Fairfield's historic Ogden House and its kitchen garden are open to visitors on Sunday afternoons through the end of September. The mid-18th Century Saltbox-style house at 1520 Bronson Road is open Sundays from 1 to 4 p.m. It survived the burning of Fairfield by the British in 1779 and it stands as an exceptional example of the farmhouse from the period, according to Michael Jehle, executive director of the Fairfield Museum and History Center, which maintains the house.

Given to David Ogden at the time of his marriage to Jane Sturges, the farmhouse provides a glimpse into the life of a family of the "middling sort," the museum said in a news release, and it is listed on the National Register of Historic Places.

The Fairfield Garden Club maintains the house's kitchen garden with symmetric raised beds typical of the period. The garden features vegetables and herbs typical of those used at the time. A bridge across Brown's Brook leads to a trail planted with native Connecticut wild flowers and shrubs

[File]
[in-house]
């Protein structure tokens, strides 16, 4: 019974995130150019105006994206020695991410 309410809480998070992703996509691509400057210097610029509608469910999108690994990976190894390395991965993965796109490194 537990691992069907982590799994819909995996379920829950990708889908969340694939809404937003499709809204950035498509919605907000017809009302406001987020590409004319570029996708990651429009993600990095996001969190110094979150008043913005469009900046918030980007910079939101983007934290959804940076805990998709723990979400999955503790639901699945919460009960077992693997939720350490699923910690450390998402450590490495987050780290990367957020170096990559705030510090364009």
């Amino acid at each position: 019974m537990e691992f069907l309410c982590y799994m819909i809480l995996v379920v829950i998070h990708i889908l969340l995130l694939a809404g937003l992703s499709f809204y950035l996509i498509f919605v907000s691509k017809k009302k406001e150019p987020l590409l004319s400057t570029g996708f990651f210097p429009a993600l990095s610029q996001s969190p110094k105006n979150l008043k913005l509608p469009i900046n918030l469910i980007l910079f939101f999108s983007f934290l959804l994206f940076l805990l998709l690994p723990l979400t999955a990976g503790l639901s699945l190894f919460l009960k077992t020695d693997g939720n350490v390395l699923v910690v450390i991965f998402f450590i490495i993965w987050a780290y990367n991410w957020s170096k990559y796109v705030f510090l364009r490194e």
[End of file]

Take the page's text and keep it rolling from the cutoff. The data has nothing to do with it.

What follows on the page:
The house contains period objects, ranging from a silver-hilted sword to textiles and fine pieces of furniture with Fairfield provenance. New this year are reproduction handmade curtains in the bedchamber, replicas of what the Ogden family owned, according to the probate inventory of 1775.

The house and gardens are open Sundays through the end of September, except Sept. 2. Admission is $3 for adults and free to members of the Fairfield Museum and Historical Society and to children 5 and under.